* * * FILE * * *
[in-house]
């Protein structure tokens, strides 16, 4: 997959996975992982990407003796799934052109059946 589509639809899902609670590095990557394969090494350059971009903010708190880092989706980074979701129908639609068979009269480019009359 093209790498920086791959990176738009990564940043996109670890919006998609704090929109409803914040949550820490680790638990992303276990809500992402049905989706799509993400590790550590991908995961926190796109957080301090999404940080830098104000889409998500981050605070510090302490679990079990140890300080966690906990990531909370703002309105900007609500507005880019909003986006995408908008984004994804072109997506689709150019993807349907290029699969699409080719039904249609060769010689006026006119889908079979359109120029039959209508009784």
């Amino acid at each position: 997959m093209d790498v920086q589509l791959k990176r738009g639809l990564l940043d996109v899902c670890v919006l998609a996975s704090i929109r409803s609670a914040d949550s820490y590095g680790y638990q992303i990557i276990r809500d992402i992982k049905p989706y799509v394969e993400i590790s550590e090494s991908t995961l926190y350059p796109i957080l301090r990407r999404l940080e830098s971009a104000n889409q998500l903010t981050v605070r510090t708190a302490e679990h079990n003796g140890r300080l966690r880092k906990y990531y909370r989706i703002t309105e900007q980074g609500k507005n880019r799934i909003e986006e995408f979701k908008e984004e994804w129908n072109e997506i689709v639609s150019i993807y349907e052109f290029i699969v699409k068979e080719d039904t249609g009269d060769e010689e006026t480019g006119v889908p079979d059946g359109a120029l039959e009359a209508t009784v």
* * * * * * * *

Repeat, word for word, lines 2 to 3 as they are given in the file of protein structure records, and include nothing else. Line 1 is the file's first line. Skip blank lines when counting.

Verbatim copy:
């Protein structure tokens, strides 16, 4: 997959996975992982990407003796799934052109059946 589509639809899902609670590095990557394969090494350059971009903010708190880092989706980074979701129908639609068979009269480019009359 093209790498920086791959990176738009990564940043996109670890919006998609704090929109409803914040949550820490680790638990992303276990809500992402049905989706799509993400590790550590991908995961926190796109957080301090999404940080830098104000889409998500981050605070510090302490679990079990140890300080966690906990990531909370703002309105900007609500507005880019909003986006995408908008984004994804072109997506689709150019993807349907290029699969699409080719039904249609060769010689006026006119889908079979359109120029039959209508009784």
């Amino acid at each position: 997959m093209d790498v920086q589509l791959k990176r738009g639809l990564l940043d996109v899902c670890v919006l998609a996975s704090i929109r409803s609670a914040d949550s820490y590095g680790y638990q992303i990557i276990r809500d992402i992982k049905p989706y799509v394969e993400i590790s550590e090494s991908t995961l926190y350059p796109i957080l301090r990407r999404l940080e830098s971009a104000n889409q998500l903010t981050v605070r510090t708190a302490e679990h079990n003796g140890r300080l966690r880092k906990y990531y909370r989706i703002t309105e900007q980074g609500k507005n880019r799934i909003e986006e995408f979701k908008e984004e994804w129908n072109e997506i689709v639609s150019i993807y349907e052109f290029i699969v699409k068979e080719d039904t249609g009269d060769e010689e006026t480019g006119v889908p079979d059946g359109a120029l039959e009359a209508t009784v």